5 STUDENT voices What is your favorite class you ve ever taken at UWRF? Sal DʼAgostino Junior Zoology Jessica Olmstead Freshman Spanish Matthew Ahlfs Junior Sociology of Theory Emily Schwendemann Senior Animal Welfare Nathan Walsh Sophomore Japanese SHE SNORES MORE THAN I DO, BUT I STILL LOVE MY HUMAN. BANDIT adopted VIEWPOINTS Student Voice 5 Campus Sustainability Day highlights student and faculty accomplishments Campus Sus- Molly Breitmün tainability Day at UW-River Falls will be on Wednesday, Oct. 23. One way to observe the day is to honor the work of members of our community that have been conducting scientiﬁc research and creating solutions for local sustainability. Part of the Pathways to Distinction Strategic Plan and initiated by the Sustainability Working Group, the Sustainability Incubator Initiative (SII) projects are funded by the Undergraduate Research, Scholarly and Creative Activity program. The SII aims to support research that takes a holistic approach to sustainability, encourages locally sustainable jobs and economic development, and provides opportunities for creatively sharing the ﬁndings with the community. Jabez Meulemans and Holly Dolliver were awarded funding through SII. Their project, Implications of land use change on soil organic carbon and sequestration opportunities in Western Wisconsin provides locally relevant data on a global problem, speciﬁc to Pierce County. There are previous soil science studies that compare soil organic carbon and land use across the country, states and different soil types. Uniquely, this project controlled the soil texture, soil order, and parent material when comparing the effects of land use, decreasing variability while making the data relevant to our local soils. In their study, agricultural fencerows were treated as undisturbed soil, where it was assumed that continuous vegetation and no tillage was present over the past 60 plus years. The disturbed soil was within 60 meters of the undisturbed soil and comprised of soil in continuous production for grain crops, speciﬁcally soy and corn. Fencerows were chosen because no native, pristine prairies remain local to the soy and cornﬁelds in question. Data analysis is currently being conducted at the University of Minnesota. Meulemans and Dolliver sent tiny foilwrapped soil samples complete with catalysts to the lab to be combusted. The resulting vapor will be analyzed for soil organic carbon content. Though they are waiting for the conclusive analysis, the undisturbed soil s more abundant dark black color is signiﬁcant. Anyone off the street could tell by looking at it that there is a drastic difference in depth concerning the organic matter content, Meulemans said. Although Meulemans favorite part of the project was the rewarding and hot days spent collecting samples in the ﬁeld, he is also concerned about the next step. Meulemans expressed a concern for translating the research into action to make the data impactful to the people of Pierce County. Pakou Mua and professor Dan Paulus participated in the SII through their Promotion of Gardening and the Beneﬁts of Local Produce as a Sustainable Practice research. They worked collaboratively, meeting with leaders in the local food movement to uncover the most successful and appropriate methods to sway the community s habits. The project s aim is to create an original public awareness campaign to promote self-sufﬁciency, growing local produce, establishing a local market and increase the demand for local products by swaying people s buying habits. This research brought about a better understanding of the context and potential for enhanced local media strategies to promote sustainable practices. I ve been grateful to create an educational advertising campaign for the community in regards to sustainable gardening, Mua said. The third and ﬁnal project sup- ported by the SII is a Green IT initiative headed by Benjamin Hosch and Arpan Jani. Hosch has worked to identify best practices related to Green IT, studying available literature as well as other applicable models at universities. The project s aim is to identify and apply sustainable internet technology practices to UWRF, the local community and the local school district. The St. Croix Institute for Sustainable Community Development (SCISCD) and the Ofﬁce of Sustainability welcomes you to come and show appreciation for the effort of our community members whom are actively working to build a more sustainable future for UWRF and beyond. SCISCD and the Ofﬁce of Sustainability are hosting events in the University Center s Kinnickinnic Theater. From 2 p.m. to 3:30 p.m., the national Campus Sustainability Day keynote broadcast will focus on the theme; Climate Adaptation: Resilient Campuses & Communities and will feature contributors from a variety of university campuses. A questions and answers portion will follow. The Cohort of Faculty Fellows will have posters displaying their Sustainability Across the Curriculum projects in the lobby of the theater. People are encouraged to view the posters at any time, but a break is especially built-in to learn about their work from 3:30 p.m. to 4 p.m. From 4 p.m. to 5:30 p.m., the panel of students and faculty engaged in the SII will take place. This will be a great event to learn more about what is already taking place on campus, as well as a springboard for people interested in networking new ideas for sustainable initiatives in our community. Molly is a non-traditional student majoring in conservation with a minor in GIS. Her interest in campus sustainability was fostered by becoming an undergraduate fellow for the St. Croix Institute for Sustainability Community Development as well as by her peers in the Student Alliance for Local and Sustainable Agriculture. Find Freddy Falcon s Feather! Be the ﬁrst person to ﬁnd the lost falcon feather in this issue of the Voice and win two free movie passes to the Falls Theater! (105 S. Main St.) The ﬁrst person to report the ﬁnd to AFTER 10 a.m. Friday wins! The winner will be announced on the Voice s Twitter The Falls Theatre screens movies at 7 p.m. & 9 p.m. daily (Sat. & Sun. 2 p.m.) Last week s winner: Jamie Eickmeier
6 Student Voice 6 SPORTS Used with permission from Kathy Helgeson Track and field athlete Anthony Sumnicht cheers on the football team at the Homecoming game with student Matthew Hobbs on Oct. 12. UW-River Falls Falcon basketball fans who attend games or tune in on the campus radio station will see and hear a familiar name running up and down the court. Senior center Ollie White returns to the Falcons this season one year after having his season cut drastically short by a hernia injury. White was hoping to lead a young Falcon team to the New Falcon Cup inspires school spirit among athletes In addition to competing against other schools, UW-River Falls varsity sports teams now compete against each other as well. The Falcon Cup is a new competition made to inspire school spirit among the sports teams on campus. I feel that this will help to unite athletics across campus, said senior track and field athlete Stephanie Walek. Assistant Director of Athletic Performance Andrew King came up with the idea for the competition. King said that some parts of the challenge are taken from Hamline University, as well as UW- Whitewater, but that UWRF added some of its own parts as well. I work with all athletes on campus as an athletic performance coach, and that s how I came up with the idea for the Falcon Cup. King said. Having all athletes support each other is really the big thing. All varsity sports teams on campus participate in the competition. There are six categories where teams can earn points: academic achievement, athletic excellence, campus involvement, community service, Falcon pride and Falcon success series. Some teams, such as football and track and field, have larger teams than golf and tennis, for example. To counter this, teams get points based on a percentage of athletes from the team that shows up to an event, as opposed to a point for each person. A large focal point of the Cup has been athlete attendance at sporting events. It encourages the athletes to support each other and it brings more of a community sense to athletics, said senior cross country runner Hillary Geipel. The track and field team attended a tennis match, which was the first time in years the tennis team had fans come to a match, according to track and field athlete Anthony Sumnicht. Men s basketball returns key player Brandon Jones national tournament for the third time in his UWRF career. Instead he watched from the sideline for the majority of the season as a young team struggled through one of the more disappointing seasons in Falcon basketball history. The team came into the year off of back-to-back national tournament appearances and was hoping to build on this success during White s senior year and into the future. Obviously that did not work out. The UWRF Falcon Men will again be led by Ollie White. How does this turnaround start? When asked this question last week on my radio show with Bryan Tester, White pondered for a moment and said with hard work and some luck. You don t always have Brian Kimble and Shane Manor walking into your team like we had those two years. This year it is about a foundation of guys working together to accomplish one goal, White said. White would go on to say that although they have an enormous amount of talent on the roster, it will not all happen just because he is back. Pointing to other players, White said a year of growth for them, plus other players who either played hurt last year or missed games, will add up to a successful season. I am sure all Falcon basketball fans hope to see White and the Falcons reach their 20 win total, and make another run at a national tournament, but it all relies on one thing White mentioned: luck. The Falcons play in arguably the strongest Div. III men s basketball conference in the country. Each year you can count on at least one team making national waves, and for the last decade or so it has been the UW-Whitewater Warhawks and the UW-Stevens Point Pointers. For the Falcons to regain some national attention they will have to steal some games from greater opponents and then hope that luck is on their side come selection day. As for wins and losses, it all begins and ends with the man in the middle, and whether or not he can regain his form of , during which he averaged 12 points and 5 rebounds per game. That year, the Falcons had more weapons, and developing some young guards will make life for the Falcon s and their fans alike, more enjoyable. Brandon is a senior journalism major minoring in political science. Sports means the world to him. The sound of a ball cracking against a bat, a ref blowing his whistle. It all means the same thing for him, happiness. We all have our thing, his is sports. We had over 100 athletes show up to our women s volleyball game on Friday (Oct. 4) against UW-Oshkosh. It s great to see. It s almost a quarter of our athletes there, including those which would be competing on Saturday morning, King added. For some athletes, the Cup means more than just attending another team s game. I think one big thing that has been lacking for a lot of the athletes is the much needed support from other student athletes, Walek said. From my perspective, when I see people from another sports team at my track meet watching, it reminds me that I am not just competing for me, but rather to represent the University. The Falcon Cup has also helped some student athletes see that their sport is not the only sport worth paying attention to. In the past, athletes didn t really recognize other athletes outside their sports, but we do really have a lot in common. We re all Div. III student athletes that participate in athletics for the love of the game, whatever that may be, and we are all working to fulfill both our academic and athletic goals, Geipel said. The Falcon Cup brings us together. I think it is great for the University to bring all athletes together and encourage everybody to attend sports and do good things in the community, said sophomore quarterback Ryan Kusilek. Our teams want to go to all these events to get Falcon Cup points, and we want to be the team that doesn t just go and sit there, but rather the team that goes and is the loudest and the rowdiest. As of Oct. 16, the women s basketball team has accumulated 112 points, giving them the overall lead. Women s soccer has 89 points and is in second place. The final results will be announced at the Falcon Awards at the end of the year. The winning team receives a trophy and bragging rights, according to King. We have a lot of pride and we are so thankful for everyone who comes to our games, said Kusilek. Falcon Spotlight: Sheena Martens Morgan Stippel Sheena Martens is a senior on the UW-River Falls women s rugby team. She is from Custer, Wis., and attended high school in Rosholt, Wis. Both towns are just east of Stevens Point, Wis. Martens picked up the sport during her freshman year when her roommate joined the team. She told me about their first practice, and it sounded like an interesting sport. I played, and I was hooked, Martens said. The rugby team is part of the Minnesota Rugby Union and plays many different teams from colleges throughout the Midwest. The squad has been extremely successful the past few seasons and is off to a strong start this season with a 4-0 record. In the past two years, the women s rugby team has made it to the final four, which is the Minnesota playoff. Martens has high expectations for the team this year. We hope to enter the final four seeded No. 1, so hopefully this year will be the highlight of my UWRF rugby career, Martens said. Martens is a biology major and has two minors in chemistry and animal science. She is also involved in other activities outside of rugby. I am involved in an organization on campus called The Navigators. It is a Christian Ministry. A lot of my passion and energy goes toward that. Anything outdoors is also fun, and I enjoy hanging out with friends, Martens said. According to the Minnesota Rugby Union website, the team s next game will be Saturday Oct. 19 at St. Olaf College. Recent results, upcoming events for UW-River Falls Falcon athletic teams Football I am sure all Falcon basketball fans hope to see White and the Falcons reach their 20 win total, and make another run at a national tournament, but it all relies on one thing Ollie White mentioned: luck. Women s Cross Country Men s Rugby The Falcons fell to UW-Platteville 49-7 on Oct. 12. The team will play at home against UW-Oshkosh at 2 p.m., on Saturday Oct. 19. Volleyball The Falcons went 2-2 at the UW-Eau Claire tournament on Oct The team will compete in the Loras Tournament on Oct The Falcons will compete at the Tori Neubauer Invitational on Oct. 19. Men s Cross Country The Falcons will compete at the Jim Drew Invitational on Oct. 19. The Falcons defeated Carleton College 61-0 on Oct. 5. The team will face the University of St. Thomas on Oct. 19. Women s Tennis The Falcons defeated UW-Stout 7-2 on Oct. 12. The team faces UW-Whitewater in its next match on Oct. 19.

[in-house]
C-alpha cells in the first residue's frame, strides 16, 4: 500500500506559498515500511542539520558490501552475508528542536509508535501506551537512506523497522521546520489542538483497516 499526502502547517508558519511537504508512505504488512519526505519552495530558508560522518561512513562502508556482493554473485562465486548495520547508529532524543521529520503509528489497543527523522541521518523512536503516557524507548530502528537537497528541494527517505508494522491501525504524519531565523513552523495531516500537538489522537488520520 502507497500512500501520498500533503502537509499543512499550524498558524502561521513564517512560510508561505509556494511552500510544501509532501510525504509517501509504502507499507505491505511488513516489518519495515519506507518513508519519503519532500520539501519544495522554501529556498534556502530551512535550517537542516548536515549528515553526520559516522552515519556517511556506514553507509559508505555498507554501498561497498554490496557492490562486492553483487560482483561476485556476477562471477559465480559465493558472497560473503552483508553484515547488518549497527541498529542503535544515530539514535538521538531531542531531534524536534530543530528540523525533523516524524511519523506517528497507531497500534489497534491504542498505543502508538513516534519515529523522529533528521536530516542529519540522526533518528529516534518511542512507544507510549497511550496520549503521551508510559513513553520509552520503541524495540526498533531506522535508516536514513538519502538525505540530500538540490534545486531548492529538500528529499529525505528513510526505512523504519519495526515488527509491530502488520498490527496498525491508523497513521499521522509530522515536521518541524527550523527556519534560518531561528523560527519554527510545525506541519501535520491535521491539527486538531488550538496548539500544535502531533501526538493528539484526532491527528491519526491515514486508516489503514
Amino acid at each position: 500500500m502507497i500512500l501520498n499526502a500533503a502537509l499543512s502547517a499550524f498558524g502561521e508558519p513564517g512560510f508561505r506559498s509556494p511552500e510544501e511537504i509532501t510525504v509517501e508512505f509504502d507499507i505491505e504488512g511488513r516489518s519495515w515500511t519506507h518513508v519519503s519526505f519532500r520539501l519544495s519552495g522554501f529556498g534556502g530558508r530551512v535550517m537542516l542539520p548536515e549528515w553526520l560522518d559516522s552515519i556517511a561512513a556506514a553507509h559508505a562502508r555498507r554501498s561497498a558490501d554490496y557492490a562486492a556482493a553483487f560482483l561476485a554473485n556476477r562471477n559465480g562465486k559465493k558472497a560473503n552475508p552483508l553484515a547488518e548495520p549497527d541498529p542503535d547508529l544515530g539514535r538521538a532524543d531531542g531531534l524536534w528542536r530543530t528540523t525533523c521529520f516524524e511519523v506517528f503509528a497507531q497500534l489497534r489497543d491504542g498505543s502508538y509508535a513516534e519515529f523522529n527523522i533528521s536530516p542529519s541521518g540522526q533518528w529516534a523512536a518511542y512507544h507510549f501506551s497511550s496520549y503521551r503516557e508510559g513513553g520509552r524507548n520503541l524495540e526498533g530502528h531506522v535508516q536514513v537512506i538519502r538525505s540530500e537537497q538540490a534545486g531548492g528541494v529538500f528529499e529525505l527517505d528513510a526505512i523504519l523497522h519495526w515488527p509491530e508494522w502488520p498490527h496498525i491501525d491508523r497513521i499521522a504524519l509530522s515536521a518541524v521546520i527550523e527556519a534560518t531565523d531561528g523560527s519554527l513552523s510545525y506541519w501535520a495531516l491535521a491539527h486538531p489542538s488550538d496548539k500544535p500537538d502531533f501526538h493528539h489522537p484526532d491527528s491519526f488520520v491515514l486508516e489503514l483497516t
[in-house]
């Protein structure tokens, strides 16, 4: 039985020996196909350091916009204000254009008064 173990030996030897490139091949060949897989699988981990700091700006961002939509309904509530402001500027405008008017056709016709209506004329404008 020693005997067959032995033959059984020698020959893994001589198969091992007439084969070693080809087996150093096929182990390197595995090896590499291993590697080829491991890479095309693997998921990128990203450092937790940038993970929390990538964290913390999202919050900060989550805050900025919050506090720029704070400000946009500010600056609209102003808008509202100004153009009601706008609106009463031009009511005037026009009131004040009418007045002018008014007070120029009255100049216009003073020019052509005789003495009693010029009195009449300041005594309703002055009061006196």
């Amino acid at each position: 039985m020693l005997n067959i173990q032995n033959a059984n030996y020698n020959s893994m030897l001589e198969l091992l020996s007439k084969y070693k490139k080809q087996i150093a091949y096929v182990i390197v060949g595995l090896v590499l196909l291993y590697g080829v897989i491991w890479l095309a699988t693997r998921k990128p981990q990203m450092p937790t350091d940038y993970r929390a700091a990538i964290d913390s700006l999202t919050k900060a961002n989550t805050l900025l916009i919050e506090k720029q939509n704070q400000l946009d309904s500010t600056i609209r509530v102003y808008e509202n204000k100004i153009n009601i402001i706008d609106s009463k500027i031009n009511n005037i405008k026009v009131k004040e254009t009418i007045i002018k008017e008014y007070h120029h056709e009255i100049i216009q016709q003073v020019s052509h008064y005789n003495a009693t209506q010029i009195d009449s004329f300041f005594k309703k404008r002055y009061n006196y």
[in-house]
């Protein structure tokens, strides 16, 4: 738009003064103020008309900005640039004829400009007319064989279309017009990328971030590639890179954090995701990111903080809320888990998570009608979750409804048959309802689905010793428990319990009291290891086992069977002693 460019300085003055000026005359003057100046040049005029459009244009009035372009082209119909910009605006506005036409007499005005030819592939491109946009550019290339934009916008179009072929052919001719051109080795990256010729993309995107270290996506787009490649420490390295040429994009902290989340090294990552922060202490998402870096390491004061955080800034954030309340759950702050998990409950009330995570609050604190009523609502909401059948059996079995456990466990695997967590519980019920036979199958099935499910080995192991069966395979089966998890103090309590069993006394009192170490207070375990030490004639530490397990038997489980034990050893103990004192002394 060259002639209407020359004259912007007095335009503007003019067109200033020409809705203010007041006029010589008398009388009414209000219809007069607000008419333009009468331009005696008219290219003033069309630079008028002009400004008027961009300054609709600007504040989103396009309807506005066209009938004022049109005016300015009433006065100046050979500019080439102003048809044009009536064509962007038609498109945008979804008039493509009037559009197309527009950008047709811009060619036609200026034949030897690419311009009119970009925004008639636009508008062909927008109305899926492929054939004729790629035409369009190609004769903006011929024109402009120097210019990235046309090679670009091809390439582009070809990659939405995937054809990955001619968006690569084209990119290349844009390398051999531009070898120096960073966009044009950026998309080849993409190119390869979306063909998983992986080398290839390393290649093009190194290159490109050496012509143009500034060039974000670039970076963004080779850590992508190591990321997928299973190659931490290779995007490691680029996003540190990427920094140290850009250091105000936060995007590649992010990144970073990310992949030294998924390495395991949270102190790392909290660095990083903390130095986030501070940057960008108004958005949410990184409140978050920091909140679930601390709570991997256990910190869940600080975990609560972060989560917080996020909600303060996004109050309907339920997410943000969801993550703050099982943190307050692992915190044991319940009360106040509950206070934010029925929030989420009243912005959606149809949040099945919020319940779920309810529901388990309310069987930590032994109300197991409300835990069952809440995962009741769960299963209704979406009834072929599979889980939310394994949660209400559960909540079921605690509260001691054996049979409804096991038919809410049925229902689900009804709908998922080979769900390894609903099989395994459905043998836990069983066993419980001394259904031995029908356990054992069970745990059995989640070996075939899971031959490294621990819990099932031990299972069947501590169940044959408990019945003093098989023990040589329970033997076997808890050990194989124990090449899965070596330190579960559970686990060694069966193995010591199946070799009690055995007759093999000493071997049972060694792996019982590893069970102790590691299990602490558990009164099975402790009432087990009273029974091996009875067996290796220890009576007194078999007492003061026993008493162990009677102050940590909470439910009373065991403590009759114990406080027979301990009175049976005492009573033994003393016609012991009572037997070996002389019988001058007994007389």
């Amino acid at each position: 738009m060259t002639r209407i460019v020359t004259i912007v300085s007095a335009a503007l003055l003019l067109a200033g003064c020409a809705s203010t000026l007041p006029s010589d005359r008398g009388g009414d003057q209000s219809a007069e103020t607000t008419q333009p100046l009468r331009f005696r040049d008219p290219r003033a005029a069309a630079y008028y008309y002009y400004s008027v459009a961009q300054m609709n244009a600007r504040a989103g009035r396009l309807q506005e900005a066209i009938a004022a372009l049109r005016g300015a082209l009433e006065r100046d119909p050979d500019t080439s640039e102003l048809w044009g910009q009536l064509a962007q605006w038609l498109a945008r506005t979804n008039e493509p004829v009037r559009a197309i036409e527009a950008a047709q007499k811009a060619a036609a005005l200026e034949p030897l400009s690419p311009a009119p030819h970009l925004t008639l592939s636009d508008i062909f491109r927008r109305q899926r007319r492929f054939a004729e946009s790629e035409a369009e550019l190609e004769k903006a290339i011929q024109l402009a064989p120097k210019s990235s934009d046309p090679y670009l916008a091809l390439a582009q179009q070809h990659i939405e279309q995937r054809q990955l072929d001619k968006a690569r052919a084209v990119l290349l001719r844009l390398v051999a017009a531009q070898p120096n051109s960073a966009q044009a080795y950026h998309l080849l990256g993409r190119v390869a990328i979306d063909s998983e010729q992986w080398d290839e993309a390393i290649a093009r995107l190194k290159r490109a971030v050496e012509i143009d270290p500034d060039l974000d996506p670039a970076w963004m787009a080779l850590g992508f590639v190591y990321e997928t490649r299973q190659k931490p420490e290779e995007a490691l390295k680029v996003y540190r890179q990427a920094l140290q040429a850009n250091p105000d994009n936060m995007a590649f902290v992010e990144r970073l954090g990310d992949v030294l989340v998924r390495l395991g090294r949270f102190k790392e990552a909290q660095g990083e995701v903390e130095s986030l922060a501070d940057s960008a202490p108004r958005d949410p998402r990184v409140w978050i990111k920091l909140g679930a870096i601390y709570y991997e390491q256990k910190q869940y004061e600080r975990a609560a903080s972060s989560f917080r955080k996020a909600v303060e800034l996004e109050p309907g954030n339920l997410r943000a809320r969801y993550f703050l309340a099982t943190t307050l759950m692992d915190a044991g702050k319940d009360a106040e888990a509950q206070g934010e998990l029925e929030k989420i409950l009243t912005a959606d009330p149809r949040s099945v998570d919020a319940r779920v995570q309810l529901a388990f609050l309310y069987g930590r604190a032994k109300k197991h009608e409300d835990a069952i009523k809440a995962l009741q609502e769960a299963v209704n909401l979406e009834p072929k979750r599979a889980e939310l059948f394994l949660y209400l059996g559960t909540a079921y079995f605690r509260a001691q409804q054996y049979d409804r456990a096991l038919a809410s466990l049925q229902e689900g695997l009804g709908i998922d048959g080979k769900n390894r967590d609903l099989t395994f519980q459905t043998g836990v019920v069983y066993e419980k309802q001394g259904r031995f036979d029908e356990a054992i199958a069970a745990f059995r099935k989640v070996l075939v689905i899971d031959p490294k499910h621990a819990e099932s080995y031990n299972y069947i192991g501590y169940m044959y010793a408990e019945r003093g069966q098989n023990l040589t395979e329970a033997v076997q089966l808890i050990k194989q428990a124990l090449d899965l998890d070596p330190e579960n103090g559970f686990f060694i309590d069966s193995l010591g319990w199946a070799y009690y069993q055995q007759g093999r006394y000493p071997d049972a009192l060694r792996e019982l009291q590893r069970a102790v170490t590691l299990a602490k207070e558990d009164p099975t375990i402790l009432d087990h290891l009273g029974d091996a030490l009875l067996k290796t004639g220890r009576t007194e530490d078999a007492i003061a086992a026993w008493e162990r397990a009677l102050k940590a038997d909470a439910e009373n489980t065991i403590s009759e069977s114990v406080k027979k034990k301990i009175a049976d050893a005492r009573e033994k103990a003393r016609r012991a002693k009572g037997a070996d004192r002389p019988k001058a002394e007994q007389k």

7 SPORTS Student Voice 7 Intramurals offer variety of activites, sports Intramural sports have become a staple in student life at UW-River Falls. Intramurals are offered year round, from September through late April or early May, and there is a sport for just about everyone, said Heidi Hilgers, an intramural supervisor. There are four different intramural sports offered in both the fall and spring. Flag football, soccer, women s broomball and indoor volleyball are offered in the fall. Men s broomball, softball, ultimate Frisbee and basketball are offered in the spring. Each sport is also divided into sub categories as well. We offer co-rec leagues, male leagues and female leagues. Also, each sport has a competitive league and a recreational league, so students can play either more seriously or just for fun, Hilgers said. The sports offered during each semester are also divided up, so they do not happen all at once. In the fall, the soccer and flag football seasons are the first to begin, running from late September until late October. Women s broomball begins in early October and runs until early November. Volleyball begins at the end of October and runs through the end of November. In addition to the sporting leagues, intramurals also offers one day tournaments through out the year as well. Intramurals works to schedule game times around when students would be most available as well. We also have tournaments for dodgeball, bean bags, floor hockey, sand volleyball and 3-on-3 basketball, Hilgers said. In June, the UWRF intramural program was also named one of the best intramural sports schools in the country, according to bestcolleges.com. Games and tournaments are usually scheduled later in the day and sometimes on weekends so students can make it after class. In June, the UWRF intramural program was also named one of the best intramural sports schools in the country, according to bestcolleges.com. The website said, Colleges were vetted based on the number of intramural sports on their roster, the comprehensive qualities of team management and coaching, as well as surveys sent to current students which assessed how enjoyable intramural sports were to play at each school. Other schools from Wisconsin joining UWRF on the list were UW-Oshkosh, UW-Whitewater, UW-La Crosse and UW-Stevens Point. Participating in intramurals is also beneficial for students. Students should participate in intramurals because it s a great way to meet new people, make new friends and take a break from their stressful schedules. Plus, it s a fun way to get some exercise, Hilgers said. There are a little less than 350 students signed up for football and soccer alone in the current fall season. One of those students is Lisa Bowker, who plays for an intramural soccer team in the fall. I like playing intramurals because it is a lot if fun and you get to meet a lot of awesome people. It s beneficial to me because it is stress relief from classes and studying, and it s great to get out and play for a bit, Bowker said. In addition to getting outside and having fun, the intramural leagues and tournaments offer more incentive than just bragging rights for the winners. We give out awesome T-shirts to teams who win the championship, said Hilgers. Falcon Spotlight: Rachel Stahura Morgan Stippel Rachel Stahura is a senior on the UW-River Falls women s lacrosse team. She is from Stillwater, Minn., and graduated from Stillwater Area High School. Stahura played on the lacrosse team when she was in high school, but she was inspired to take up the sport by watching her family members. I started playing after my brothers started playing. Watching them play got me interested in the sport, Stahura said. The lacrosse team plays in a Midwest area league. In addition, every year the team tries to attend a tournament that is far out of state. Last year we went to Missouri and two years ago we went to North Carolina, so we try to compete a little bit nationally. This year is it undetermined where we are going to do, Stahura said. The lacrosse team has been quite successful the past few seasons. My freshman year we went to nationals down in Arizona, Stahura said. Competing in this major tournament has been the highlight of the senior s UWRF lacrosse career thus far. As a senior, Stahura fills a key leadership role on the team. This leadership role is the focus of many of her goals. I want to make sure that the girls who join the team and the girls we already have enjoy the season and want to continue playing lacrosse, Stahura said. Stahura is an accounting major. Outside of lacrosse, she is involved in is riding and showing horses. Desi Danforth/Student Voice Desi Danforth/Student Voice Top: Landen Laher (right) runs to defend a cross in an intramural soccer game on Wednesday, Oct. 16. Wednesday marked the first day of the playoffs for intramural soccer. The playoffs will end with the championship game on Wednesday, Oct. 23. Left: The quarterback scrambles away from a defender in the men s recreational flag football league. The playoffs for flag football also began on Oct. 16 and will end on either Oct. 23, or Thursday Oct. 24, depending on the league. All teams will be aiming to win the league championship as well as the championship T-shirt. The women s broomball season has already begun, and co-rec volleyball will start in a few weeks, giving students more opportunities to compete and have fun in intramural sports. UWRF athletics partner with American Cancer Society to raise money, awareness UW-River Falls athletic teams are partnering with the American Cancer Society to raise money and awareness for many forms of cancer. The football, soccer and volleyball teams will take on WIAC opponents and cancer with the Coaches vs. Cancer program. Coaches vs. Cancer is a nationwide collaboration between the American Cancer Society and the National Association of Basketball Coaches that empowers coaches, their teams, and local communities to make a difference in the fight against cancer, according to the UWRF athletic website. Falcon Athletics is excited to partner with the American Cancer Society s Coaches vs. Cancer program, said UWRF Assistant Athletic Director Crystal Lanning via the athletic website. This is a cause that most people can connect with, and for many of our coaches and student-athletes, the connection is very personal. During Coaches vs. Cancer week at UWRF, we hope to raise awareness and much needed funding for breast cancer and endometrial cancer research and programming. We encourage all of our fans to support the efforts of our teams by wearing pink or peach to the respective awareness games. The UWRF athletic website also indicates that since 1993, Coaches vs. Cancer has raised more than $87 million to help the American Cancer Society. This money allows the American Cancer Society not only to find cures for cancer, but also to assist people in staying well and getting well. The football team plays UW-Oshkosh at 2 p.m., on Saturday Oct. 19. This is the second year that the football team has participated in this program. The soccer team will raise awareness for endometrial cancer in its game against UW-Stevens Point at 2 p.m., on Oct. 19. This is the third consecutive year that the soccer teams will participate in Playing For A Cause, according to the WIAC website. Each of the nine teams was able to select a cause to support and raise awareness for at a home game. The Falcon volleyball team will play its annual Breast Cancer Awareness match against UW-Stout at 7 p.m., on Wednesday Oct. 23. According to the WIAC website, this is the sixth straight season that volleyball teams will participate in promotional events to support Breast Cancer Awareness. In the past five seasons, WIAC volleyball teams have raised $113,037. To help raise money for this cause, pink T-shirts will be $10, and a camouflage T-shirt will be sold for $15. The shirts will be sold on Tuesday, Thursday and Friday in the University Center, at all three athletic events and in the Falcon Athletic Office located in Hagestad Hall. The American Cancer Society combines an unyielding passion with nearly a century of experience to save lives and end cancer for good. As the nation s largest non-governmental investor in cancer research, contributing more than $3.8 billion, we turn what we know about cancer into what we do. As a result, an estimated 13.7 million people in America who have had cancer and countless more who have avoided it will be celebrating birthdays this year, according to the UWRF athletic website. See where your UW-River Falls Falcons teams rank in WIAC standings Football Volleyball Women s Soccer School WIAC Overall UW- Oshkosh UW- Platteville UW- Whitewater UW- Stevens Point UW- Stout UW- River Falls UW- Eau Claire UW- La Crosse Current WIAC standings as of Thursday Oct. 17 School WIAC Overall UW- Stevens Point UW- Eau Claire UW- Oshkosh UW- Whitewater UW- La Crosse UW- River Falls UW- Stout UW- Platteville UW- Superior School WIAC Overall UW- Whitewater UW- Oshkosh UW- Stout UW- Platteville UW- Stevens Point UW- River Falls UW- Eau Claire UW- La Crosse UW- Superior